Why do we call the Chase Sapphire Preferred a beginner card when it’s clearly not?

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Training wheels are for babies.

We always say that the Chase Sapphire Preferred® Card is the best beginner travel credit card. That’s true, but perhaps not in the sense that you think. See, the word “beginner” often carries with it a negative connotation. If you’re a beginner at something, you work hard to graduate as far away from that category as you can.

Wouldn’t it have been awesome if your parents handed you the keys to a cherry red Porsche on your 16th birthday, instead of a rusty old jalopy that you could swear you recognized from last week’s episode of Antiques Roadshow? Yeah, they did that because you needed thousands of practice hours before turning the key on anything remotely valuable.

When we say the Chase Sapphire Preferred® Card is a beginner credit card, we don’t mean it’s a stepping stone credit card to bigger and better things. In some senses it is, but in many other ways, it’s not. I’ll explain.

The Chase Sapphire Preferred is a blue slope credit card with a black diamond payoff. (Photo by Cascade Creatives/Shutterstock)

Is the Chase Sapphire Preferred a beginner card?

Imagine beginning a new hobby and immediately receiving the best equipment for the job. You decide you want to play guitar, and Jimi Hendrix hands you his Fender Strat. Or you aspire to be a professional chef and are instantly granted industrial kitchen appliances.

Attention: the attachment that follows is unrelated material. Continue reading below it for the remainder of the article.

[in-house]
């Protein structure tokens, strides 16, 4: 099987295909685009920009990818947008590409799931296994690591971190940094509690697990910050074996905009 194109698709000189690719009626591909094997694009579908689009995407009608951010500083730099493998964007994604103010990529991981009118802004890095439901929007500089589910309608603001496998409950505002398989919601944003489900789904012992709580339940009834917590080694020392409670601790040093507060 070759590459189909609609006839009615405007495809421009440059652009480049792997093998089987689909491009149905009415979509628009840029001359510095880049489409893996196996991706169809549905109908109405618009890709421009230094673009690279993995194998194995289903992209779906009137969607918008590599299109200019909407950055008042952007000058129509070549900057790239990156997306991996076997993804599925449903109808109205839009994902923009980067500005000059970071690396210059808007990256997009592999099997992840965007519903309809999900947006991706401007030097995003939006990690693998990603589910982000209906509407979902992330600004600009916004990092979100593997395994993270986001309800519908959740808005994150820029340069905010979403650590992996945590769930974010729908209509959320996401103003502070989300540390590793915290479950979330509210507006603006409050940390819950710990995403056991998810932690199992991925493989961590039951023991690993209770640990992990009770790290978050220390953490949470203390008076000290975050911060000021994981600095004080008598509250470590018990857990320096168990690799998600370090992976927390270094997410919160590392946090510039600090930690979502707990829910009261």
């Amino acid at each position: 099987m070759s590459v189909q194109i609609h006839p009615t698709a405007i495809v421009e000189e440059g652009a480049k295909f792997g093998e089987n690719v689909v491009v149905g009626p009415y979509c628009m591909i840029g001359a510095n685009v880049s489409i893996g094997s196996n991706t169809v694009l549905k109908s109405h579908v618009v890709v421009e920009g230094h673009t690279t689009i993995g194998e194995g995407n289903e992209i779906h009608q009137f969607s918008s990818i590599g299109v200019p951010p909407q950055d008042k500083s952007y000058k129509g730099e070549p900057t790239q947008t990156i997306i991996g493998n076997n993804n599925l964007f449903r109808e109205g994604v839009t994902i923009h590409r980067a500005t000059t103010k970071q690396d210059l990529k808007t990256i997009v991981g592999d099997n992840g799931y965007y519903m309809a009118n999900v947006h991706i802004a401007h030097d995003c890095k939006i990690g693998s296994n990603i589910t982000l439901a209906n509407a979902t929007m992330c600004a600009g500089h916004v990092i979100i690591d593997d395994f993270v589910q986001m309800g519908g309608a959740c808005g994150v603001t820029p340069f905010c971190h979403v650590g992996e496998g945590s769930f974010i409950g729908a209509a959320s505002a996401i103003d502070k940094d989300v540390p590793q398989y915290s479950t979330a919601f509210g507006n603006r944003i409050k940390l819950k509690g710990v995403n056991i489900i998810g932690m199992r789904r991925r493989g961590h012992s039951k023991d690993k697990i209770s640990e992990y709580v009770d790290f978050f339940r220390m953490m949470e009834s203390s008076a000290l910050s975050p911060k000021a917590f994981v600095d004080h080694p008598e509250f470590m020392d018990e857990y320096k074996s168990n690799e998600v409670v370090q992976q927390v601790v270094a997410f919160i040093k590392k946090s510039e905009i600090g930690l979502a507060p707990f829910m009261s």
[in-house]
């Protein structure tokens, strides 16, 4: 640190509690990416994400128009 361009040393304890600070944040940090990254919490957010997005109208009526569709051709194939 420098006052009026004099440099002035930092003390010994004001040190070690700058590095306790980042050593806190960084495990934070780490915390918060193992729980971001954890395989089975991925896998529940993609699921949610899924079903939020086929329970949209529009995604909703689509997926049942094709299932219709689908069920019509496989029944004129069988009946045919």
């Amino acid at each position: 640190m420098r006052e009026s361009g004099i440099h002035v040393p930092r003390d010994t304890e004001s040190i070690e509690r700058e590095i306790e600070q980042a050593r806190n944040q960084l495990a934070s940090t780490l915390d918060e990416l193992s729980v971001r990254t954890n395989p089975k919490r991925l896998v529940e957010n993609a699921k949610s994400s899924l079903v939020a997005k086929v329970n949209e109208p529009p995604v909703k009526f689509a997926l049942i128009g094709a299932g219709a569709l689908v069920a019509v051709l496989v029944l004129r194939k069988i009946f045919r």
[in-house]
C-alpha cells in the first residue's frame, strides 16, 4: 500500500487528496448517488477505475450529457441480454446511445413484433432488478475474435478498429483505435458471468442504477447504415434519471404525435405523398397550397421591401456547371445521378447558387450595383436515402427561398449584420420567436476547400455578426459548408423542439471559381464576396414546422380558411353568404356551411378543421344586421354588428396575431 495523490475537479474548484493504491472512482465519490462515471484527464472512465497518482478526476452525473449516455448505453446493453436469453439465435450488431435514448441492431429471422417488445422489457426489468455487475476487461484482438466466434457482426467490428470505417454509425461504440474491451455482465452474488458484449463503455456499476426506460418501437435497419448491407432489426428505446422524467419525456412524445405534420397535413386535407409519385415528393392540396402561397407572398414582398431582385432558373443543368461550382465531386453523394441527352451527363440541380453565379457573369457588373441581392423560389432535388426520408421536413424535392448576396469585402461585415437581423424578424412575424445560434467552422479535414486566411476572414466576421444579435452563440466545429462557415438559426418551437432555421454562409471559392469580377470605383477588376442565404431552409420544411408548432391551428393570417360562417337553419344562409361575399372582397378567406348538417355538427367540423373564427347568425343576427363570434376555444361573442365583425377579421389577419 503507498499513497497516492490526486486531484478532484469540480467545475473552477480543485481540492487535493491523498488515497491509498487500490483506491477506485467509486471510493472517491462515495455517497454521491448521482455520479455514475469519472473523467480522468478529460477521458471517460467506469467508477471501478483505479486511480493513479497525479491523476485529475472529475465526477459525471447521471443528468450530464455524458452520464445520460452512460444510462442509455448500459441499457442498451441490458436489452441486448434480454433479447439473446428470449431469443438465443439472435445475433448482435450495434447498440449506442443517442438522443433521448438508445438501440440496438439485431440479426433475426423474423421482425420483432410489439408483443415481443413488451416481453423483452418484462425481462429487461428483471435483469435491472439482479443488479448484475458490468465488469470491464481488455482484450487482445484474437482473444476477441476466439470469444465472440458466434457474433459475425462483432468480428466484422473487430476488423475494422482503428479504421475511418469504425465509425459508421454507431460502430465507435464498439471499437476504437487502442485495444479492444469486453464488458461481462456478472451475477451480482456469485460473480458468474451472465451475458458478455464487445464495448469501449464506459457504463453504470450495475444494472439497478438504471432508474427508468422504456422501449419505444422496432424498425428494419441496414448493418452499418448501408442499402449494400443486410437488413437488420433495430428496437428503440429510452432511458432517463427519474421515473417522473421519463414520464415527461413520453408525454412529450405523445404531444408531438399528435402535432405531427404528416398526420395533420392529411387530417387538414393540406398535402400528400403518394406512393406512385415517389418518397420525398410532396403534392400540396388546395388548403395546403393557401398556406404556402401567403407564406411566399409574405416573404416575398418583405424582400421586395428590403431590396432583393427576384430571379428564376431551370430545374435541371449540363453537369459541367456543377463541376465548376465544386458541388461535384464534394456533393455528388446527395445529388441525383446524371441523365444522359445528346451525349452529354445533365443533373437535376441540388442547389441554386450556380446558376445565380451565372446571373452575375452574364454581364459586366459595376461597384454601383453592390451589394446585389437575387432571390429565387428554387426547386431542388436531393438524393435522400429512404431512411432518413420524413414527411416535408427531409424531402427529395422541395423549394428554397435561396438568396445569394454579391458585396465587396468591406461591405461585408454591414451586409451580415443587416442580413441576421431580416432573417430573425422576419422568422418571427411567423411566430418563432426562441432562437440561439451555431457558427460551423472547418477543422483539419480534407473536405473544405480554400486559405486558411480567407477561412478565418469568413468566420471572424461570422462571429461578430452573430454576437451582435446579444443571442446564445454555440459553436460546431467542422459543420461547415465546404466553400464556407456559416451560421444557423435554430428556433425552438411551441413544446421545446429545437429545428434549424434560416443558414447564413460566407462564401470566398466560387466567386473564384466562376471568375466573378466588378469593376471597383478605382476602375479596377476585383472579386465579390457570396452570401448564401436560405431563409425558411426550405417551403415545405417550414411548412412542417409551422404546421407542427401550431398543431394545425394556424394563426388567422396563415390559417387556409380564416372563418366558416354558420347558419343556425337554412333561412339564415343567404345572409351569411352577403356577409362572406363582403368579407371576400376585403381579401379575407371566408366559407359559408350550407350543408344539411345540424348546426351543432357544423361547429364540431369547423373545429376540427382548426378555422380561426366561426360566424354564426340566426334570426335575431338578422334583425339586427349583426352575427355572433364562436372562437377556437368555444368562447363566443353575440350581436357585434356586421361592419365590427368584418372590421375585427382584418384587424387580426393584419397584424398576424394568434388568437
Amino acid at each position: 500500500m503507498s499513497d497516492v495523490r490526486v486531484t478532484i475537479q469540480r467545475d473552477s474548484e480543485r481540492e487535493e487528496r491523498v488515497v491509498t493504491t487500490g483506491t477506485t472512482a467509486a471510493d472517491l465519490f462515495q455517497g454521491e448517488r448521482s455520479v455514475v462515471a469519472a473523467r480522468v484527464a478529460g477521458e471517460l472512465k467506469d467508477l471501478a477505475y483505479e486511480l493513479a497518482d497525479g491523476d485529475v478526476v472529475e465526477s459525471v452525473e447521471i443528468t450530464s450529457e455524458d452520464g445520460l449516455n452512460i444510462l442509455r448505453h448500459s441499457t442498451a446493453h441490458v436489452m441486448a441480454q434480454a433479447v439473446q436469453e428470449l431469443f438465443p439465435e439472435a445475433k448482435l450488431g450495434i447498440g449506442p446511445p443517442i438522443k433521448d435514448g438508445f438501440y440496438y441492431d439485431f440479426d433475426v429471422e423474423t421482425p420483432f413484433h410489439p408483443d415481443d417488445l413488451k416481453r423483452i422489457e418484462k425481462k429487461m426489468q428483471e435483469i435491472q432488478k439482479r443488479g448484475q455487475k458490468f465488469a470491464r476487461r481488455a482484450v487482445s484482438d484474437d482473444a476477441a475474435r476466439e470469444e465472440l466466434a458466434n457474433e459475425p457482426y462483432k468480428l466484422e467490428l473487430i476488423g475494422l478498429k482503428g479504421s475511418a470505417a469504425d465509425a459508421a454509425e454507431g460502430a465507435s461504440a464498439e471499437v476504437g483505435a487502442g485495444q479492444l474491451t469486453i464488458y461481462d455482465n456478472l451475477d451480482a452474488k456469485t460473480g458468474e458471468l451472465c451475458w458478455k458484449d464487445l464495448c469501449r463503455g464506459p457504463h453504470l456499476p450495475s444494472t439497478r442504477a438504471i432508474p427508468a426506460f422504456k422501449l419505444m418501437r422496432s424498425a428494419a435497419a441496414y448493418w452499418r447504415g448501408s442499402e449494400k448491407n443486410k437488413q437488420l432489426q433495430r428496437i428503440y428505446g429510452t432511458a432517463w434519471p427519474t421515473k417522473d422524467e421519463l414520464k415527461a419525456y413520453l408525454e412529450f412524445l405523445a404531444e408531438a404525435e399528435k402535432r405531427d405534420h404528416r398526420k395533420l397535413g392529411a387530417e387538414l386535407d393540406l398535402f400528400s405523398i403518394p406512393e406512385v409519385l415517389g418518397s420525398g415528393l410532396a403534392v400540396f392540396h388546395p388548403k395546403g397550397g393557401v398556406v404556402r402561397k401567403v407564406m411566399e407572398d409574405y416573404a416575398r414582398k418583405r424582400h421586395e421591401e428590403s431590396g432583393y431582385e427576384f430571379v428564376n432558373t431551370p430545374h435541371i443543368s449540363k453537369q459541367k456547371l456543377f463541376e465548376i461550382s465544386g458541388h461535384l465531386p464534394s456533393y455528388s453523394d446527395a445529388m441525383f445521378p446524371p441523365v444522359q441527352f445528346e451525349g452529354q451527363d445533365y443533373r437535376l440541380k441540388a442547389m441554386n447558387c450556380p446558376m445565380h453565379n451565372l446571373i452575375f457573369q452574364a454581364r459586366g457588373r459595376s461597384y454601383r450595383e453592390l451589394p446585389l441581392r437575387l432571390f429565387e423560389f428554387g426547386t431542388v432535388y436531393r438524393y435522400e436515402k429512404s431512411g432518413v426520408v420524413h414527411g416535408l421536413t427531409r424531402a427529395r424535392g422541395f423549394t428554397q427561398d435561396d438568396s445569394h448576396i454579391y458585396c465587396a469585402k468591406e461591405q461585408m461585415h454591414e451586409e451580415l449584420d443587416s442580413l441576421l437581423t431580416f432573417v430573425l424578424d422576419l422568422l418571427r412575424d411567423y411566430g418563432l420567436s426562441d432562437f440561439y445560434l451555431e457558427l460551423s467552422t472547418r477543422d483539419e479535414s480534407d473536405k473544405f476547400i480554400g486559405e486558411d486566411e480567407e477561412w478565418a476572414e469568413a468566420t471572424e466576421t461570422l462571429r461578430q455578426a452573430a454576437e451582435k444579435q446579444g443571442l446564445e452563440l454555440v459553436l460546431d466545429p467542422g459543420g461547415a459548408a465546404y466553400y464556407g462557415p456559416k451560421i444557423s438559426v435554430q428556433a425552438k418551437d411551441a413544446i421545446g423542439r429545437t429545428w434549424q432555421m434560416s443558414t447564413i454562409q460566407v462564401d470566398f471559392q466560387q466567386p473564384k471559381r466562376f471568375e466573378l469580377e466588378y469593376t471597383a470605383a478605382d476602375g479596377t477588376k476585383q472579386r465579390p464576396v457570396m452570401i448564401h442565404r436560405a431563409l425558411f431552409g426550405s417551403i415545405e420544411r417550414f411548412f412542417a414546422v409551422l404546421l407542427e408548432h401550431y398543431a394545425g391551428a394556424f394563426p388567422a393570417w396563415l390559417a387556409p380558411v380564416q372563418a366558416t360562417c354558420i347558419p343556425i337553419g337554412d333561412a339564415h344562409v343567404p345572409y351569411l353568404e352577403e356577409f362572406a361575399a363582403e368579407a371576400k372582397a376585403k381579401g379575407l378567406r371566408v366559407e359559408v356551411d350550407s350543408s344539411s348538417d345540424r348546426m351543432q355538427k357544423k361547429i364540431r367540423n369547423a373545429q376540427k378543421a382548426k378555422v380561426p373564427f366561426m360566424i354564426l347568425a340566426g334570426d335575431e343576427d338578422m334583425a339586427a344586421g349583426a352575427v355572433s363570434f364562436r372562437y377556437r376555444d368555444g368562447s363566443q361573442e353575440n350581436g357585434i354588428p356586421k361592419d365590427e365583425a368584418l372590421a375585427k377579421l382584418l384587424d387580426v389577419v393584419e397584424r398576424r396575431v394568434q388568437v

The miles and points hobby is one where you actually can start off with one of the best tools in the world: The Chase Sapphire Preferred® Card. It’s what the professionals use. But we call the Sapphire Preferred a beginner card because it’s so accessible to anyone. Here are some reasons why.

It only requires a “good” credit score

If you’ve got a credit score of 700+, you shouldn’t have an issue being approved for the Chase Sapphire Preferred (though of course approval is not a guarantee, no matter what your credit score). it’s worth noting that many have been approved for the card with scores in the mid 600s, but we suggest you not enter this hobby until your score is at least in the upper 600s.

It’s easy to get big value out of the sign up bonus

Right now, the Chase Sapphire Preferred® Card comes with a massive sign up bonus: you’ll earn 80,000 Chase Ultimate Rewards points when you spend $4,000 on purchases within the first three months of opening the account. That bonus can be cashed out for an $800 statement credit or $1,000 of travel (hotels, flights, rental cars, etc.) booked through the Chase Travel Portal. And if you transfer to Chase travel partners (like United, Hyatt or British Airways Airways), you can easily get $1,360 of travel (or more) according to our points valuations.

Much of its benefits are automatic

The card comes with unbelievably good travel coverage, including baggage delay insurance, trip delay insurance, and rental car insurance. All you have to do is pay for your travel with the Sapphire Preferred, and you’ll be covered. It literally could not be easier.

The credit card rewards are as easy or complicated as you make them